Environmental risks for commercial properties

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Every transaction for property carries with it the risk of some environmental liability to be transferred to the buyer.  It is therefore important that buyers are aware of the potential risk and are able to inform themselves specifically about any particular land they are interested in buying.

In a nutshell

Unfortunately there is no single source to refer to for environmental law.  Environmental law, as far as it exists, is made up from a body of case law, statutes, and UK and European regulations.

What sort of legal problems could I inherit when I buy a property?

The potential environmental risks relating to any land depend on the use of the land, either past, present or planned.  The law controlling the use of land in this context can be that classified into a number of categories:


Somebody can bring a private claim for damages against an owner of land if they think the use of the land has been a nuisance and caused them harm.  The nuisance could have been a one off event, a series of events or an ongoing continuous activity.

Statutory nuisance

A statutory nuisance is an activity or matter that is prejudicial to health or a nuisance and the current law is set out in the Environmental Protection Act 1990 (‘the EPA’).  Local authorities are responsible for enforcement and usually do so in a reactive manner, responding to complaints from the public.

Statutory nuisance is normally used in relation to noise, smells, fumes, gases and other air pollutants.

Water pollution

The Water Industry Act 1991 makes it a criminal offence to cause or knowingly permit any poisonous, noxious or polluting matter or solid waste to enter controlled waters such as rivers and streams without consent.

It is also an offence to discharge trade effluent into sewers without a consent, or in breach of a condition in a consent, from the statutory sewerage undertaker.


It is an offence under the EPA to dispose of certain waste products without, or in breach of a condition in, a licence.

Integrated pollution, prevention and control

IPPC is a regulatory system derived under European directive to ensure that industry adopts an integrated approach to pollution control to achieve a high level of protection for the environment and human health.  Under the regulations it is an offence to carry out certain processes without, or in breach of, a license.

Contaminated land

What is contaminated land?

Contaminated land is defined by the EPA as: any land which appears to the local authority in whose area it is situated, to be in such a condition, by reason of substances in on or under the land, that:

  • significant harm is being caused or there is a significant possibility of significant harm being caused; or
  • pollution of controlled waters is being, or is likely to be, caused

The mere presence of contamination on a site will not necessarily make it contaminated land for the purposes of the EPA.  There must be what is termed a pollutant linkage.

A pollutant linkage consists of three elements, all of which must be present.  These are a source (the contaminating substance or pollutant), a receptor (something or someone that can be harmed by the source) and a pathway (a means for the source to reach the receptor.  Therefore, for example, even if a contaminant exists, if there is no means for it to ‘leak off’ the land and harm other land or people the land would not be ‘contaminated land’.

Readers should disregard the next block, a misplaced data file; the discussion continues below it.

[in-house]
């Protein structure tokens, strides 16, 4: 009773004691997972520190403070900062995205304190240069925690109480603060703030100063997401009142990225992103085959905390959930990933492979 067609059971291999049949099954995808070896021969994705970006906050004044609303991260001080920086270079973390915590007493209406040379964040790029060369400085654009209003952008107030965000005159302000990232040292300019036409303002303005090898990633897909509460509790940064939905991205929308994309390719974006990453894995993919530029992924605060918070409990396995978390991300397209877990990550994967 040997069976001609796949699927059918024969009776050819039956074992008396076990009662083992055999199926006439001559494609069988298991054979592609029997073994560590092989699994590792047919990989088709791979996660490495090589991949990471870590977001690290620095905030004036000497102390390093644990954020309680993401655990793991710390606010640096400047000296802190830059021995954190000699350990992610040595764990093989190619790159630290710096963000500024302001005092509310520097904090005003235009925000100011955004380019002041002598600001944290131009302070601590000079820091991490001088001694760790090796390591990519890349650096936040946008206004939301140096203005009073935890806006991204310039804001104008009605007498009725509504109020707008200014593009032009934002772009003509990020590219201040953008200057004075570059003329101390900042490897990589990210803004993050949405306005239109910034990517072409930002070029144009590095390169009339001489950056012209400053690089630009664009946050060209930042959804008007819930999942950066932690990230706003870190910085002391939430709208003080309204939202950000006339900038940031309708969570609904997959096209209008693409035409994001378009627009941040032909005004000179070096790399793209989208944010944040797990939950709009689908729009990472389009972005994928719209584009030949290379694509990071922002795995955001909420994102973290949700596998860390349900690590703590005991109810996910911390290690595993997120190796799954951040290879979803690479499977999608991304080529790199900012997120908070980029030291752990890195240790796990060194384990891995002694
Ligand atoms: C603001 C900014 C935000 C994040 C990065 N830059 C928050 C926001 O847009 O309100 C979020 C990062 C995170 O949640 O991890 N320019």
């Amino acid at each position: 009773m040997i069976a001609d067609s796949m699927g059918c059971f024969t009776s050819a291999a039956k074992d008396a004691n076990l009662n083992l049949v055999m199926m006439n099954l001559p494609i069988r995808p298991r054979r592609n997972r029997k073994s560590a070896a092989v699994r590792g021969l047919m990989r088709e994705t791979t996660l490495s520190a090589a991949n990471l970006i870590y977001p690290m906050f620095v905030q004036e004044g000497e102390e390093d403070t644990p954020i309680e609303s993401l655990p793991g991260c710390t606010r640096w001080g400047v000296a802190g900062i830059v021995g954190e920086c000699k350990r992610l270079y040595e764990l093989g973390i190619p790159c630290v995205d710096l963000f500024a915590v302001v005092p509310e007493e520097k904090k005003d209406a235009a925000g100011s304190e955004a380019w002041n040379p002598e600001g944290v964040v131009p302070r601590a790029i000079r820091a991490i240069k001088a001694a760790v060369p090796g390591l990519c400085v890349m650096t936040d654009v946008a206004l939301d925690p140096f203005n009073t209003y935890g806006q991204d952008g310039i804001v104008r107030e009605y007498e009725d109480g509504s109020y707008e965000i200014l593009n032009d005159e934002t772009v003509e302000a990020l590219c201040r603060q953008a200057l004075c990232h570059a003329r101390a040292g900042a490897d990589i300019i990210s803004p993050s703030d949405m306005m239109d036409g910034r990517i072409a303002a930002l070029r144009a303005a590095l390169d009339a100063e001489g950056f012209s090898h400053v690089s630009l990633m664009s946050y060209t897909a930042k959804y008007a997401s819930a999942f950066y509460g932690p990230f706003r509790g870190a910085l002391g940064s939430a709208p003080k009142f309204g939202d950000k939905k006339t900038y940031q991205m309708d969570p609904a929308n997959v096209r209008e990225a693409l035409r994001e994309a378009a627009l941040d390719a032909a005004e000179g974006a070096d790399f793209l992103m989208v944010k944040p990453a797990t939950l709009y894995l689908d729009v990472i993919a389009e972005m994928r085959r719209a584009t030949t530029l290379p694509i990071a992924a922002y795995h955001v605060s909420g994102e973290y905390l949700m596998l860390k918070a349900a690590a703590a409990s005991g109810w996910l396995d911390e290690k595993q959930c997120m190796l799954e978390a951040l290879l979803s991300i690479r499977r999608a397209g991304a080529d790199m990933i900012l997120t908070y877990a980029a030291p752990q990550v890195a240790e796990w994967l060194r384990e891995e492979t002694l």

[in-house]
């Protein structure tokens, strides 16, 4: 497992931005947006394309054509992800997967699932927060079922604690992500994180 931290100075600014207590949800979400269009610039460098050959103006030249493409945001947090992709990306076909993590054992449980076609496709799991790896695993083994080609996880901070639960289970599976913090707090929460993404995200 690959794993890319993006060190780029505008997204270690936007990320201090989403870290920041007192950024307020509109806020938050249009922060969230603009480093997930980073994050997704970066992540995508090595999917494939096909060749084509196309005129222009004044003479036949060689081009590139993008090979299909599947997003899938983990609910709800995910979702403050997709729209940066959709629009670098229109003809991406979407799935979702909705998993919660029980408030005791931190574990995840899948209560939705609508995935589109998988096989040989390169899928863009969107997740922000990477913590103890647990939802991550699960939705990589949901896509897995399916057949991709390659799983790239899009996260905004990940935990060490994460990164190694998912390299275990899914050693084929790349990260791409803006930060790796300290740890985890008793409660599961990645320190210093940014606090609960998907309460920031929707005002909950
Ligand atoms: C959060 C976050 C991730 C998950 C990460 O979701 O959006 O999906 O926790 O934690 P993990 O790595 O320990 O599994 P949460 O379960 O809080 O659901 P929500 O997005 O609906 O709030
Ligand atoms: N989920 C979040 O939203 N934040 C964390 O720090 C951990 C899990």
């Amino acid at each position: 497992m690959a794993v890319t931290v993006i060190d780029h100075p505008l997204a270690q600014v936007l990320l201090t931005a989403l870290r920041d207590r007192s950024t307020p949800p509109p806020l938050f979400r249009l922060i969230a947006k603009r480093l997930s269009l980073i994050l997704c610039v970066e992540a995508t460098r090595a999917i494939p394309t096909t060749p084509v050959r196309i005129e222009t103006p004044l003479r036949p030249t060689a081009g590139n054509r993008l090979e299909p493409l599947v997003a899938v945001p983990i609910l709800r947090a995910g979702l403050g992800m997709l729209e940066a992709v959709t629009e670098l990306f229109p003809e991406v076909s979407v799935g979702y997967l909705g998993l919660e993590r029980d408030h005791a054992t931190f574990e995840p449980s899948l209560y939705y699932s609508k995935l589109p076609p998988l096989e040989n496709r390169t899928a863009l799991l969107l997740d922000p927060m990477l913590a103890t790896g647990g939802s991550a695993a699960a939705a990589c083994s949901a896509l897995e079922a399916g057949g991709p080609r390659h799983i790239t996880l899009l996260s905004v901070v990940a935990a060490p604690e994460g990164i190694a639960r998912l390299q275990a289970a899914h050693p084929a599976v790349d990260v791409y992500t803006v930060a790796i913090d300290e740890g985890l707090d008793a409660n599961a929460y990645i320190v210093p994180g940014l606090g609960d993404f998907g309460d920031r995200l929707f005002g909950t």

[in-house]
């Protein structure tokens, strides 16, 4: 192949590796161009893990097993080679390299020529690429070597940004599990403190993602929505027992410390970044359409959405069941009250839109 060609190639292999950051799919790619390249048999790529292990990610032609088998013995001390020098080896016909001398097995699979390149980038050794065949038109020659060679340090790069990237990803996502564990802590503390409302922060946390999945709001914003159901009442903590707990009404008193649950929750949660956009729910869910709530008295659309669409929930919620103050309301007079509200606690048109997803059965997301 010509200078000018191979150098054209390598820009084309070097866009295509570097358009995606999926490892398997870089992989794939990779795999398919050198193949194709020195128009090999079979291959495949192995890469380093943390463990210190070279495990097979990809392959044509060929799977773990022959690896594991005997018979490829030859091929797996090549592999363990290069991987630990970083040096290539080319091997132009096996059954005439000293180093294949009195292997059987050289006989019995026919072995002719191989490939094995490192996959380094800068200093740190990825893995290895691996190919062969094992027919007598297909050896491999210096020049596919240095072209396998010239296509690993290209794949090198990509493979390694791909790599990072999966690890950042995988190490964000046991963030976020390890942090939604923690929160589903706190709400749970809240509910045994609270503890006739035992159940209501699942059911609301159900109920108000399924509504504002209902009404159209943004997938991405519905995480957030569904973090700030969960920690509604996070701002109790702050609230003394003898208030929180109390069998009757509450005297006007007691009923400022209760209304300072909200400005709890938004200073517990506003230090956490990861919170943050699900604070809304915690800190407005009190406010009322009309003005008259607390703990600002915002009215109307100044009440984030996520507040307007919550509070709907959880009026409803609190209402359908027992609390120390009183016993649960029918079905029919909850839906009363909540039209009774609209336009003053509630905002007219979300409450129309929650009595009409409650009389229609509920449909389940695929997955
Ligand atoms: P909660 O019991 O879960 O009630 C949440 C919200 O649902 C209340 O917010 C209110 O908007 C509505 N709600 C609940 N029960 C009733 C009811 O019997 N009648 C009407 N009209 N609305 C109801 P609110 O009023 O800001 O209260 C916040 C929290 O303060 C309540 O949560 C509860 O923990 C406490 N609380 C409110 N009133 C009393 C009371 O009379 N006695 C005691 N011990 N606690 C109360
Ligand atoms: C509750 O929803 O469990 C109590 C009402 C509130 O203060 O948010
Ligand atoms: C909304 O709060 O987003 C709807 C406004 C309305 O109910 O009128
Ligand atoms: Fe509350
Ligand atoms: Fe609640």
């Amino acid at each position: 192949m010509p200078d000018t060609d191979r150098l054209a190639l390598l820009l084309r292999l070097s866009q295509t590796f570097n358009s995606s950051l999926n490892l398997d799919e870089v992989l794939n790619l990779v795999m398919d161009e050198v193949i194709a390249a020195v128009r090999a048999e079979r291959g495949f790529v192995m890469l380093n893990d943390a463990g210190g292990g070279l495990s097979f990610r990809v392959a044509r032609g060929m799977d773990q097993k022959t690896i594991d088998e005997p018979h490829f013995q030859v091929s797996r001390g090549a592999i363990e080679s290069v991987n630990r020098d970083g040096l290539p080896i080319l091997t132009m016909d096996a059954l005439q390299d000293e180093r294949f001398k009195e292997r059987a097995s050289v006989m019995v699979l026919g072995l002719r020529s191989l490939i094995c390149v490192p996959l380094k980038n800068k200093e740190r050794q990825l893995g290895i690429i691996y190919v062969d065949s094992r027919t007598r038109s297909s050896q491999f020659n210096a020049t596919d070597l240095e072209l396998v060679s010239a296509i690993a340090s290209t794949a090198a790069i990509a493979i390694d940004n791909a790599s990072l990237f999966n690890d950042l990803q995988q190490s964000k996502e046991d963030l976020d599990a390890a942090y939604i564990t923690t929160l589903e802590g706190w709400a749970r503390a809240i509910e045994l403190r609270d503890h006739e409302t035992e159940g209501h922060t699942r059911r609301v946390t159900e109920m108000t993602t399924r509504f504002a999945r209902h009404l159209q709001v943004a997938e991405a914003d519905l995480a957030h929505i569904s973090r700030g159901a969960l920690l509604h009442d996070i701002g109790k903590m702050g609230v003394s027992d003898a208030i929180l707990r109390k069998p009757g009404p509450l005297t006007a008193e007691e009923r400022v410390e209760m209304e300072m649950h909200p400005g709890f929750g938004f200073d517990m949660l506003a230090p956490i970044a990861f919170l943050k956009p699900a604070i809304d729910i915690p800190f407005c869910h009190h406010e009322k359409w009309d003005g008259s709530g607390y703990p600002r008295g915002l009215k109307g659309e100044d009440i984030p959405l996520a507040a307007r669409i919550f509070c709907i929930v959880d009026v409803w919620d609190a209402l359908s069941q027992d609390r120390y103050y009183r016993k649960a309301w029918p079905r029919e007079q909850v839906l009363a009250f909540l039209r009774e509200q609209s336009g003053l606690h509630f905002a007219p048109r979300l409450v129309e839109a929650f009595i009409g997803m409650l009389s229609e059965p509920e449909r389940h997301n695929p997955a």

Whose responsibility is it to identify contaminated land?

The EPA places a statutory duty on local authorities to inspect all the land in their area in the search for problem sites.

Once land has been identified as contaminated either the local authority or the environment agency will be responsible for enforcement.

What form does enforcement take?

The enforcing authority must identify the persons responsible for cleaning up the site and serve a remediation notice on them.  This would be either:

  • the person or persons who caused or knowingly permitted substances to be in, on or under the land: or
  • if no such person has been found after reasonable enquiry, the owner or occupier for the time being of the contaminated land


So if you purchase contaminated land and the original polluter cannot be traced you will be responsible for cleaning up the contamination.

What happens if I ignore a remediation notice?

If you do not clean up the contamination the enforcing body will carry out a cleanup operation at your expense.

When purchasing a property you must be aware of the potential environmental issues and regulations governing them.  Your first action should be to commission an environmental report.  Your solicitor can do this on your behalf.

The environmental report results will allow your solicitor to make rigorous pre-purchase enquiries into the usage and history of the land and to check that all appropriate licences are in order.

If there is any doubt concerning the environmental impact you should consider insurance protection.

This is just a very brief summary of the regulations.  If you feel you have any issues arising out of the 2007 regulations you should seek further, more detailed advice by contacting one of our business law solicitors, StevenSimon, Chris or Helen on 01752 668246 or send an email by clicking here.

Steven Hudson
Simon Mole
Chris Matthews